Jacob Charest Departs June 8, 2010
As you’ve probably already heard, Jacob Charest is leaving Illinois. Having lost the starting job to Nathan Scheelhaase, Charest has apparently decided to go find a starting spot elsewhere. This leaves the Illini football team with Eddie McGee Clint Brewster Phil Haig three teenagers at quarterback.
That’s right – three quarterbacks on the roster, and not a single one in his twenties. One redshirt freshman (Nathan Scheelhaase) and two true freshmen (Chandler Whitmer and Miles Osei). That’s it.
As long as Nathan stays healthy, this isn’t really that big of a deal. He was going to get all of the snaps anyway, whether he had a senior back-up or a freshman. So as long as we all knock on wood before every game, nothing much changed with this announcement. But it does bring up three giant questions:
1. What happens if Scheelhaase gets (word redacted)?
Two options, really. Either yank the redshirt from Whitmer (or Osei), or go all DC Package all the time. As to the first, it would be a shame to lose Whitmer’s redshirt. But he’s the only other QB who has had this playbook for 6 months and has gone through the offensive install. So unless Miles Osei is Jamelle Holieway, Whitmer is the guy if Nathan gets (redacted).
The other option is Eddie. We know what Eddie can do. Unfortunately, we also know what Eddie can’t do. And the things that Eddie can’t do are the things that have him playing wide receiver right now. Yes, there is the DC Package and specific plays designed for Eddie as our Wildcat quarterback. But I don’t think that package is enough to warrant a serious look at Eddie the QB again.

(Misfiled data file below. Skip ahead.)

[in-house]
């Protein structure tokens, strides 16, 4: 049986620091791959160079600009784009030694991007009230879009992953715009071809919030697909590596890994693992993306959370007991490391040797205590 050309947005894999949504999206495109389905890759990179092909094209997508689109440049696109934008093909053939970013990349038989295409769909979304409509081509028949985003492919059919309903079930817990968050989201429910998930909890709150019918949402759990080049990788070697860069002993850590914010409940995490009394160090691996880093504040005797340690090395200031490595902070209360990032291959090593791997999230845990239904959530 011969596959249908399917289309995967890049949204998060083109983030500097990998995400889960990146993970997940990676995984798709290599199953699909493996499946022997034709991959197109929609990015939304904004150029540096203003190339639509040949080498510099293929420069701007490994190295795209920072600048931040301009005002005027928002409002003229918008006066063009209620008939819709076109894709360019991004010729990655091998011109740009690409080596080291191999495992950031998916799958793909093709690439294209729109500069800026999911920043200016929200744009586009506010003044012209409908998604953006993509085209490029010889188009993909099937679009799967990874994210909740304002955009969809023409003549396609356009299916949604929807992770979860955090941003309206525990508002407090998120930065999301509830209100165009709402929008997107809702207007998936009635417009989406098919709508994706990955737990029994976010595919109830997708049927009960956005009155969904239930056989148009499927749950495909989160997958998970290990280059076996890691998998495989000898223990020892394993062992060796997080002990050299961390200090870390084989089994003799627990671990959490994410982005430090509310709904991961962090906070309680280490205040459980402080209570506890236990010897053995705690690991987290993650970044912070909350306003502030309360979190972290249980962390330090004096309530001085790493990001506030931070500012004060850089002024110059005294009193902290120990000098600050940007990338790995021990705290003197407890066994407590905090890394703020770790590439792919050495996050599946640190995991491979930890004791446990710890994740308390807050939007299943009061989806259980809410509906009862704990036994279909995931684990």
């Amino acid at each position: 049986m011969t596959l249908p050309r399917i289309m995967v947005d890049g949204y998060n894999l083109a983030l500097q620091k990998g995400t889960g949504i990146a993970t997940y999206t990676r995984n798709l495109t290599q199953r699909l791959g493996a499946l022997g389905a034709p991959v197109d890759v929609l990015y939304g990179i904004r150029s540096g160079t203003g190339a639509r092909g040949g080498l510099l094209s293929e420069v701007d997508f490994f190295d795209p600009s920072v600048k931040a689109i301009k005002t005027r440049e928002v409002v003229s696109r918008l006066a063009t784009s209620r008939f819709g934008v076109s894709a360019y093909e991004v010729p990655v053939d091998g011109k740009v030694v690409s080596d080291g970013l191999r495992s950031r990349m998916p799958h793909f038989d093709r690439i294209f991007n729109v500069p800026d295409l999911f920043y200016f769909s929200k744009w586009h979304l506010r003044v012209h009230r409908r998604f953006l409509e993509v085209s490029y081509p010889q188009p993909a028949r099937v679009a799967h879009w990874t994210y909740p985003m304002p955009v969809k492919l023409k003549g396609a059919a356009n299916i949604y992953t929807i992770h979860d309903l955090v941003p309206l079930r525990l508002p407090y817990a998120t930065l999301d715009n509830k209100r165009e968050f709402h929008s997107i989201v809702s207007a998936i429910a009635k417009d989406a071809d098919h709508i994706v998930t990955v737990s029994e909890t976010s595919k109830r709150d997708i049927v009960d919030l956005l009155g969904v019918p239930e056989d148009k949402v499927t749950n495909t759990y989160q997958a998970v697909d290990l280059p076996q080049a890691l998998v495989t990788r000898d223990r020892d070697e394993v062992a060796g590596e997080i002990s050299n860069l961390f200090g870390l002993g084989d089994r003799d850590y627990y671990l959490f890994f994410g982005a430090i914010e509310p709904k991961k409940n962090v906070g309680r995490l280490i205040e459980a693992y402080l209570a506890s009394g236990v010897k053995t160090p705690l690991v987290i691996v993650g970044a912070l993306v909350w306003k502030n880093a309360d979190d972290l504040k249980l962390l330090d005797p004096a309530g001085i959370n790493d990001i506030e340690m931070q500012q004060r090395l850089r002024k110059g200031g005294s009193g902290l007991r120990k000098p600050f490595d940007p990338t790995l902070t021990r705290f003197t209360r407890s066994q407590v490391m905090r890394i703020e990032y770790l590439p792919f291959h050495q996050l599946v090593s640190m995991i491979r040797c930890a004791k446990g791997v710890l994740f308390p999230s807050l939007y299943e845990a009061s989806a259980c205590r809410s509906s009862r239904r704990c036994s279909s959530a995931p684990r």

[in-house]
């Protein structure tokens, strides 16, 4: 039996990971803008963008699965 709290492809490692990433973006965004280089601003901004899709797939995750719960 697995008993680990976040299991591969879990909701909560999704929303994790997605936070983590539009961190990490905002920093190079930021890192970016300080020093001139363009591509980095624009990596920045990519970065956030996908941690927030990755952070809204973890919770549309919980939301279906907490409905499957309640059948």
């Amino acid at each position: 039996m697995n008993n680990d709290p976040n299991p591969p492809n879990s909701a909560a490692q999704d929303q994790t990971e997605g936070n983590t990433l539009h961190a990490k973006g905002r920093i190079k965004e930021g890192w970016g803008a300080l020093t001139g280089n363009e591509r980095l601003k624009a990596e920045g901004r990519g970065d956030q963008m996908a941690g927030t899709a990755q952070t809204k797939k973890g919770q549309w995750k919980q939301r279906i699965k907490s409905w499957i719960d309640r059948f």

All of this is moot, however. Nathan will remain a picture of perfect health this season, and I haven’t one worry about any (redacteds).
2. We lead SIU by 38 in the 4th quarter. Does Scheelhaase stay in the game?
Fantastic question. Even made me look at the walkon QB roster to see if there’s a guy that might play the “injury-prevention QB for blowouts” role (Sean Anderson, your table is ready!). Possible, but not likely.
But let’s be honest. We might only have one blowout win. And in the blowout losses, we’ll want Nate to stay in the game and learn against Ohio State’s third string D (playing with their starting safety, of course). So the likely answer is yes. Scheelhaase takes every snap this fall. Even in blowouts.
3. And what if Scheelhaase isn’t ready?
He has to be.
Seriously. After today, he has to be. We absolutely, positively do not have any other options. Chandler Whitmer showed a great arm but an in-over-his-head command of the offense this spring (as most any freshman would). Miles Osei isn’t even on campus yet. And Phil Haig is playing independent league baseball after being dismissed from the Illini baseball team. Eddie might be able to step in if we’re desperate (and I wouldn’t be surprised if they gave him a Petrino QB playbook and told him to read up over the summer), but Scheelhaase really is option A, B and C.
Is he up to it? If any player on our roster could handle pressure like that, it’s probably him. I watched Bob Asmussen’s great video interview with Nathan’s high school coach, Tony Severino, again the other day. He told a great story that will help me sleep tonight. Rockhurst played Santa Fe High School in Edmund, Okahoma in their first game of the 2007 season. They got back to Kansas City around 2 in the morning after the game. Coach Severino got to the school early for something on Saturday morning, and there was Nathan Scheelhaase, running 100 yard sprints at 7 AM because he wasn’t happy with the way he played the night before.
Oh yeah – they had won the game handily.
You’re my boy, Nate. Even before you had to be.